Historical Group Divergence and Cultural Persistence: Evidence from the Neolithic Revolution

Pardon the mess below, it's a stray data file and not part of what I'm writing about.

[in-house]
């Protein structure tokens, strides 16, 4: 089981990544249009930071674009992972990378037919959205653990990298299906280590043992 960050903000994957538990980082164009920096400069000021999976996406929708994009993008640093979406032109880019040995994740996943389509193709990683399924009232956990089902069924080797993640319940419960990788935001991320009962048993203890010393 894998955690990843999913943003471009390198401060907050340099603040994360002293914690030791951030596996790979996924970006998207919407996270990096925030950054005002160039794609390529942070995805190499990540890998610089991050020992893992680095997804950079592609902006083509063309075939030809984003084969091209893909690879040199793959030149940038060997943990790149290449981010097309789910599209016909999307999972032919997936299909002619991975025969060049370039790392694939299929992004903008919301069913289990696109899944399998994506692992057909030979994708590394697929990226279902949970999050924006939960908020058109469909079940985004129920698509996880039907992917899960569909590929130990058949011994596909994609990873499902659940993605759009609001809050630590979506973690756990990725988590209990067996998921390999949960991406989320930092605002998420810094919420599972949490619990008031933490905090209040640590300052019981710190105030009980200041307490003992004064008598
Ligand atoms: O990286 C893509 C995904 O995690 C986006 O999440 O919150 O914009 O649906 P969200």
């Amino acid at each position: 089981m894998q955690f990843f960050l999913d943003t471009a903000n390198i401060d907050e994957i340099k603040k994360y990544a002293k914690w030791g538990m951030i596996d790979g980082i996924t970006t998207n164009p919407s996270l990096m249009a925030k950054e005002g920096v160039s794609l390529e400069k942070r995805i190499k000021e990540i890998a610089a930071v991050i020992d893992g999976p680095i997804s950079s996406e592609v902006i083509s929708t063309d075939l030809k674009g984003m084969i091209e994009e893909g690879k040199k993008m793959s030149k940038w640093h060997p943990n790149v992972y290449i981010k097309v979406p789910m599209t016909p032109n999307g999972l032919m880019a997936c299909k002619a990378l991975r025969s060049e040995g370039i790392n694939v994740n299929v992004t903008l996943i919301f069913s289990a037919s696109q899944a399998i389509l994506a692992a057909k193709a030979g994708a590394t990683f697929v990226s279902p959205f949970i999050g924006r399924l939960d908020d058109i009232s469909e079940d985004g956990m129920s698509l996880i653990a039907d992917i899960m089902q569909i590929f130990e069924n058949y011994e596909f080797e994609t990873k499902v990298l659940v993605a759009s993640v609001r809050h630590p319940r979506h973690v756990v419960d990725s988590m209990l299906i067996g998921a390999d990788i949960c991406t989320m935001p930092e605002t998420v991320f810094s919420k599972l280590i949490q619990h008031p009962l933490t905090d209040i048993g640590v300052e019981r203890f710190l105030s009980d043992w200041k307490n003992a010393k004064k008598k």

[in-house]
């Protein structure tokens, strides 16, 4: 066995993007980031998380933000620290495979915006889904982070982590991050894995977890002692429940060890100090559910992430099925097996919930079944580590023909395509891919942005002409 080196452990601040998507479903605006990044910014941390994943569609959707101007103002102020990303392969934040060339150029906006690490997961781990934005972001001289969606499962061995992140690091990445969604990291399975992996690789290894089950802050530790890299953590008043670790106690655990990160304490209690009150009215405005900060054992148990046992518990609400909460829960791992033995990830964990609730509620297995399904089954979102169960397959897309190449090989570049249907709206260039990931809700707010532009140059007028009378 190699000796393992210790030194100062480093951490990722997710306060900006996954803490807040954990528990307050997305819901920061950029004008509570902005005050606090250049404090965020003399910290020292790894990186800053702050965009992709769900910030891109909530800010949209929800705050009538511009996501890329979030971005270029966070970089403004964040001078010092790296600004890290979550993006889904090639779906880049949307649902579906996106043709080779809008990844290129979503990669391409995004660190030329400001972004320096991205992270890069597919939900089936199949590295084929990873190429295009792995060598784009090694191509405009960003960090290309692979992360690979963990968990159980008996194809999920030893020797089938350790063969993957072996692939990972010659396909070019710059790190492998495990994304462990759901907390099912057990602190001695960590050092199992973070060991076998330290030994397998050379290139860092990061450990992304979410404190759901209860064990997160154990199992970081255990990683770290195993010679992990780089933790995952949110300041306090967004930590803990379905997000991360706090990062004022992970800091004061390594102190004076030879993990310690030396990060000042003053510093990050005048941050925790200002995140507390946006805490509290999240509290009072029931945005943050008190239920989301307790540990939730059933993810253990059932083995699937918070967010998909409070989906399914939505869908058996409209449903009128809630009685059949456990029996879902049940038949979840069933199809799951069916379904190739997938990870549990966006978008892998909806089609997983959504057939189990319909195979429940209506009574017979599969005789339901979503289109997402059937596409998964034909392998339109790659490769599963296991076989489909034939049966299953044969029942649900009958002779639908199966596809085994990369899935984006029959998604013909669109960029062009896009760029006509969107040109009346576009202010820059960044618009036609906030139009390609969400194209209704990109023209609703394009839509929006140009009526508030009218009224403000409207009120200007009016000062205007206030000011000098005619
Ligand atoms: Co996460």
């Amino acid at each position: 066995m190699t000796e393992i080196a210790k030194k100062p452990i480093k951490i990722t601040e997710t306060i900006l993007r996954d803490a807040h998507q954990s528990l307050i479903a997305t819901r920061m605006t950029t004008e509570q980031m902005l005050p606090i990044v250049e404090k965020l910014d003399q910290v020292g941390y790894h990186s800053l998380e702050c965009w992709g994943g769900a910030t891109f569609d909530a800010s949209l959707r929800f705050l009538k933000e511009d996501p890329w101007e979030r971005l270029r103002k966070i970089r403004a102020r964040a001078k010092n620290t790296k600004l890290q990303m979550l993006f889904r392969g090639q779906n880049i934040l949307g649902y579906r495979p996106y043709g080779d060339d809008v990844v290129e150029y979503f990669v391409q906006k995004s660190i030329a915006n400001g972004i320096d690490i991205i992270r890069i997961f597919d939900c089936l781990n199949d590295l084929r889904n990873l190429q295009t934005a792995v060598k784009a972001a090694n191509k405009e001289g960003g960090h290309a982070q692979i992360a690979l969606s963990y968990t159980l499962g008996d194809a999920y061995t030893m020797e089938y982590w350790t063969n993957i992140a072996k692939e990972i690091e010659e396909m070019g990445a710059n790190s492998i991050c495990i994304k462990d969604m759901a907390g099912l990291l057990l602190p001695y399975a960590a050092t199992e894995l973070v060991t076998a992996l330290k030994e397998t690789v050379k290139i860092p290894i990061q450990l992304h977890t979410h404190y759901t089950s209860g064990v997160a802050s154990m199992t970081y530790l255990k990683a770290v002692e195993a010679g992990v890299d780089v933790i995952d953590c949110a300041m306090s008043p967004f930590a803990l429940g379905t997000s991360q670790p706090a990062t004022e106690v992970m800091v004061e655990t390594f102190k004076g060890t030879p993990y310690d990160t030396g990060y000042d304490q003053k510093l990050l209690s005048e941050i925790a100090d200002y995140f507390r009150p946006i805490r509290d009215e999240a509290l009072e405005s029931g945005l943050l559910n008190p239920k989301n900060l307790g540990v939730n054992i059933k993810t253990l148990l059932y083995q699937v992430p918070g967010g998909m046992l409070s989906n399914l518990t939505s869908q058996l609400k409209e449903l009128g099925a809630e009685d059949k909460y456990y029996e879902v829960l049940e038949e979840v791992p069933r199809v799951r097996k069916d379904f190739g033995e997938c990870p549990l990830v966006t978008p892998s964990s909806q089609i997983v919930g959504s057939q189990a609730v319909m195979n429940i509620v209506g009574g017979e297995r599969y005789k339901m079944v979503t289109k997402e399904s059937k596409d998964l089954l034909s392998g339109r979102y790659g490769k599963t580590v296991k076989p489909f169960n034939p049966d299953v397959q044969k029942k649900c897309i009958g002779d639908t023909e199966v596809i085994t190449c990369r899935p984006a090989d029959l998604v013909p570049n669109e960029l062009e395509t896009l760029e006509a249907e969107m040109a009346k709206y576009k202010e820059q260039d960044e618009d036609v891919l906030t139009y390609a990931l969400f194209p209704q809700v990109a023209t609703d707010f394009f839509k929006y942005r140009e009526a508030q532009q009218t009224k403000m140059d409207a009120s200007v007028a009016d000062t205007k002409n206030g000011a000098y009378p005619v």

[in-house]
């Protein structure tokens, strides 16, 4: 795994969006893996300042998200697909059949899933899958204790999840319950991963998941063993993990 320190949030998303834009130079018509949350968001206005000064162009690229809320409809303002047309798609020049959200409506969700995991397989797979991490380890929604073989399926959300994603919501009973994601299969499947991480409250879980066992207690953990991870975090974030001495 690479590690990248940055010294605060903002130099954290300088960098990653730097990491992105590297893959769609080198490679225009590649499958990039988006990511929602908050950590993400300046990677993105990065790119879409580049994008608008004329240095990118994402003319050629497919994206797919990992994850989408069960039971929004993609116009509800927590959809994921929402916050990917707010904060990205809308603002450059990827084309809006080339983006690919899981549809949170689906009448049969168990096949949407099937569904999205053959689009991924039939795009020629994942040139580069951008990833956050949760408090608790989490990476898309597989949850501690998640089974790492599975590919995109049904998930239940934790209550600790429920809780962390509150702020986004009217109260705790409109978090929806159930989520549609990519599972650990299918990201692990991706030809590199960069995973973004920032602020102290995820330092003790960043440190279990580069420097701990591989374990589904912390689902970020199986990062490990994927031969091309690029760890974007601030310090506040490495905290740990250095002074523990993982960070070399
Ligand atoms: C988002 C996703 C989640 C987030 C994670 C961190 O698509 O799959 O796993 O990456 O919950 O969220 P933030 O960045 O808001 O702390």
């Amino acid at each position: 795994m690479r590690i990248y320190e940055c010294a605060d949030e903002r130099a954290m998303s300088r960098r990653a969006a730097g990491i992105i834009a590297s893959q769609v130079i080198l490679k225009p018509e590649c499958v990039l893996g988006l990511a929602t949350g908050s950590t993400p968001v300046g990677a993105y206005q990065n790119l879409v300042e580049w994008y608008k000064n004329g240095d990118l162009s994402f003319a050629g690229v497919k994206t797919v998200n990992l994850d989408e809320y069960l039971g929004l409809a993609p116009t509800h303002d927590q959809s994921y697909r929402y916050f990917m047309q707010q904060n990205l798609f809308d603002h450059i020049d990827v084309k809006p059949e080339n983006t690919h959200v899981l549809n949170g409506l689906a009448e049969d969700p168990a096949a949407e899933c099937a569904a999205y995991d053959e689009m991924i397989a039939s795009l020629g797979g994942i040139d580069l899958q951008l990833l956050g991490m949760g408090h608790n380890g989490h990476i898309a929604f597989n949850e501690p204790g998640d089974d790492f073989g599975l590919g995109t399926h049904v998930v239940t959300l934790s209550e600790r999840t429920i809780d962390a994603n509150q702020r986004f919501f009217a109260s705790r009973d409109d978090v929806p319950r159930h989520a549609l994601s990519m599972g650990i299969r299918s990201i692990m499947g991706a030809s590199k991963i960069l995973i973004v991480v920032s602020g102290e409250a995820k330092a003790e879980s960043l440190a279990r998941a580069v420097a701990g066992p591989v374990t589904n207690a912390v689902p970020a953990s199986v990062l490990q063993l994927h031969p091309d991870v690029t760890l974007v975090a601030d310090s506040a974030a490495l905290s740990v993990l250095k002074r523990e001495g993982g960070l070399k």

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This paper investigates long term influence of the Neolithic Revolution, an important historical event during which humans adopted agriculture for the first time, on the current regional cultural differences. A series of arguments presented in the paper claims that the advent of agriculture and subsequent migration of agriculturalists likely triggered the initial cultural divergence, which remained persistent over generations. Using novel Neolithic vegetation variation data and initial agricultural adoption dates, the empirical findings support the arguments and show that the regions which adopted agriculture early also value obedience more, a definitive cultural trait found in collectivist, hierarchical societies. The main finding remains robust to a series of both historical and contemporaneous variables, and adds to the literature which suggest the possibility of extremely long lasting norms and beliefs influencing today's socioeconomic outcomes.